iGB Diary: Delving into the past and dispelling dire predictions

8 March 2019

Happy Friday igamers! This week we dig deep into the real and fictional pasts of those in the news of late, applaud a politician who can see past the lottery monopoly agenda and consider the FT’s message of doom for the industry.

In a former life…
News that Nolan Bushnell has taken over as chief executive of Global Gaming (no, not that one), a blockchain gaming investment vehicle, raised the Diary’s eyebrows earlier this week. Bushnell, of course, was founder of Atari, the games publisher that caused children in the eighties to fixate on a slow-moving white square in Pong. Upon further digging, it turns out that Bushnell also founded Chuck E Cheese’s Pizza Time Theatre, that chain of fondly-remembered (by Americans, at least) combo of fast food, arcade games and terrifying singing animatronics. This got the Diary thinking: what other industry executives have interesting past jobs on their CVs? Of course, there’s Mr Green founder and erstwhile CEO Mikael Pawlo, who started out making music videos with 3D graphics before starting the Swedish success story. And who could forget Ron Hoffman, chief exec of Playtech’s finance division TradeTech? Also keyboard player and vocalist of rock band Synergia, who are worth a listen if early-noughties metal is your kind of thing. Who else? Get in touch and let us know. We’ll feature the best in next week’s Diary if we remember.

Synergia, for reference: https://www.youtube.com/watch?v=Nc6TeXCxklI

…or just a fictional life
Speaking of interesting pasts, how about modelling for stock photo images? Oh hang on, actually the chairman of Kaishi Entertainment wasn’t once a model for stock photos, the company just used a stock photo instead of putting up an actual picture of him. The ruse was uncovered by a number of Australian football fans, one of which helpfully tweeted the same picture being displayed on an article by Forbes about changing careers. Fans had been digging around after the company was announced as the sponsor for Australian A-League football club Melbourne Victory in the Asian Champions League. It was also uncovered that Kaishi Entertainment’s general manager Yi Jing Chen had been pictured promoting online betting brand KashBet, a link that if proven, put the shirt sponsorship outside Asian Football Confederation guidelines. Kaishi denied any involvement with KashBet but the team played its first game in away shirts after dropping the sponsor. The club later put out a statement that said it would not be entering into any agreement with Kaishi. In the statement it thanked the AFC and the Football Federation Australia but we think perhaps it should have been thanking fans for doing its due diligence.

Lobby group enjoys luck of the Irish
Finally, a politician who can see past the claims from monopoly lottery operators that lottery betting is harming good causes. This week Irish finance minister Paschal Donohoe responded to a parliamentary question stating there did not appear to be, “any evidence of a significant impact on the national lottery arising from online lottery betting at present”. It’s true of course, but it was also true in the UK and that didn’t stop Camelot getting its way and convincing the DCMS to ban EuroMillions betting last year. Perhaps as a finance bod Donohoe couldn’t overlook the real figures in the same way Premier Lotteries Ireland did when it blamed lottery betting for a fall in funds going to good causes back in December. The relatively newly formed European Lotto Betting Association hailed Donohoe’s comments as a win and given the body’s first real fight as a collective has been in Ireland, where it has been lobbying hard, it’s certainly a good sign. Then again, the DCMS had also acknowledged there was no “current” evidence of an impact on good causes from EuroMillions betting and banned it merely due to the “potential threat” so perhaps Lottoland, myLotto24, et al, aren’t quite out of the woods yet.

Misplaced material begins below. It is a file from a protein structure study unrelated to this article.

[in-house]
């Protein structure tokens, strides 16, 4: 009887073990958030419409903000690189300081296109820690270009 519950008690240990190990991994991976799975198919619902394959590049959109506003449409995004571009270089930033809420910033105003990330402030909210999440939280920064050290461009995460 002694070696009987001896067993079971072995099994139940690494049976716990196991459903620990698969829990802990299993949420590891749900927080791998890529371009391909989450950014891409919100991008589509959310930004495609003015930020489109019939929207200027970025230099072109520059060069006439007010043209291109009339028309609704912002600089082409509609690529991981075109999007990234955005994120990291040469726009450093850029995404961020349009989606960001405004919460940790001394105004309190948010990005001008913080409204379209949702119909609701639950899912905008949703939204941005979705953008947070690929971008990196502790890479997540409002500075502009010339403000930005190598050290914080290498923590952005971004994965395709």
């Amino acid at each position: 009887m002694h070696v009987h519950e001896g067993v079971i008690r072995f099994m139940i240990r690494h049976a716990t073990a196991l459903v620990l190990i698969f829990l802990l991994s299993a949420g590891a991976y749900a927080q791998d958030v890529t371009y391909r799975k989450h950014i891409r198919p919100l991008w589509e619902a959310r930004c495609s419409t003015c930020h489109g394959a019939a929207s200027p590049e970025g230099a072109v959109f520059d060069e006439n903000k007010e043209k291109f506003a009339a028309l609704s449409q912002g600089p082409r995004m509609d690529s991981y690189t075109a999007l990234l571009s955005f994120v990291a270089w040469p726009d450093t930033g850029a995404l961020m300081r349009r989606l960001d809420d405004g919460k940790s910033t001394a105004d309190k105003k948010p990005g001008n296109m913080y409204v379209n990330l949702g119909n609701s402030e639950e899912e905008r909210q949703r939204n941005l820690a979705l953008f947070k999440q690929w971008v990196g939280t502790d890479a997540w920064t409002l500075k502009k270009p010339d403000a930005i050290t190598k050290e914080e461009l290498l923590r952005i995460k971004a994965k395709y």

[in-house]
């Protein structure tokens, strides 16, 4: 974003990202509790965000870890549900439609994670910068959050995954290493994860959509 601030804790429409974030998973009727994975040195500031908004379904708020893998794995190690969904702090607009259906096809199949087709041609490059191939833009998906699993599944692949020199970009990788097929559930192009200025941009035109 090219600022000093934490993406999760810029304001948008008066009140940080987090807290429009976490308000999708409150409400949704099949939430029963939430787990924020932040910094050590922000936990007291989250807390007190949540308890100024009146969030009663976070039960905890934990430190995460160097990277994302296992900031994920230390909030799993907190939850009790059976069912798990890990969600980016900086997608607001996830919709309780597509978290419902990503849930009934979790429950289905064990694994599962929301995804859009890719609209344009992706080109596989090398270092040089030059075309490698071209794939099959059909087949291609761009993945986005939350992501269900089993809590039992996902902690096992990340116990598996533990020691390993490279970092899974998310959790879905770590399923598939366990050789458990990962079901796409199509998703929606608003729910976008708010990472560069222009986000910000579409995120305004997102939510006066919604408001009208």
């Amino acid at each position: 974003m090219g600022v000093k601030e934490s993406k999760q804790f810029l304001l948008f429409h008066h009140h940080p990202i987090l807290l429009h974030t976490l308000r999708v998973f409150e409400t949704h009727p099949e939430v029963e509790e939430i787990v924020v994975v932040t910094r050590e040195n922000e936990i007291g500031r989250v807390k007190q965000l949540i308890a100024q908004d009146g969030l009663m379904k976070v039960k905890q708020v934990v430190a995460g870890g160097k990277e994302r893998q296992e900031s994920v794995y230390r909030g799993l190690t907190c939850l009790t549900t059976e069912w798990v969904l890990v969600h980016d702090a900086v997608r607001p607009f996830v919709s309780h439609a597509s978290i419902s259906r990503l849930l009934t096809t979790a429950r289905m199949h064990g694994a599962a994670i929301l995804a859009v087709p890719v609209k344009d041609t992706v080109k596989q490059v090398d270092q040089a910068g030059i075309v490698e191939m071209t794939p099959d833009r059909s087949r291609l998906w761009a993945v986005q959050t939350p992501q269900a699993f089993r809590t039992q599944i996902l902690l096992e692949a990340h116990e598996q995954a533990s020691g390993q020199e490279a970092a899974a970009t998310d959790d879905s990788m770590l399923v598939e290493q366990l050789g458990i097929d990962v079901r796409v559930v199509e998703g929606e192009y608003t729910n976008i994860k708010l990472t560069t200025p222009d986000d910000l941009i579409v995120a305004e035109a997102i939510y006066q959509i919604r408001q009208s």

Is the party over?
When we saw the headline of an FT article earlier this week that read, ‘The party is over for online gambling’, we immediately clicked on the link, keen to see what development had prompted the dire assertion. Had there been an unpredicted government bill tabled? Had the Prime Minister come out with a declaration of war on the bookies in a bid to distract the country from the fact she keeps saying she’s proposing a new Brexit deal that’s actually the same as the previous one? Nope. It turns out it was all hinged on the fact that Labour MP Tom Watson had called for the 2005 Gambling Act to be overhauled. We’re somewhat surprised that the FT hasn’t noticed that the Labour Party is so far from getting into power that it really doesn’t much matter what one Labour MP is calling for. There was a whole bunch of comment about how scandalous the industry is but nothing else to indicate industry execs should be polishing their CVs just yet.

That’s it for this week. See you next week.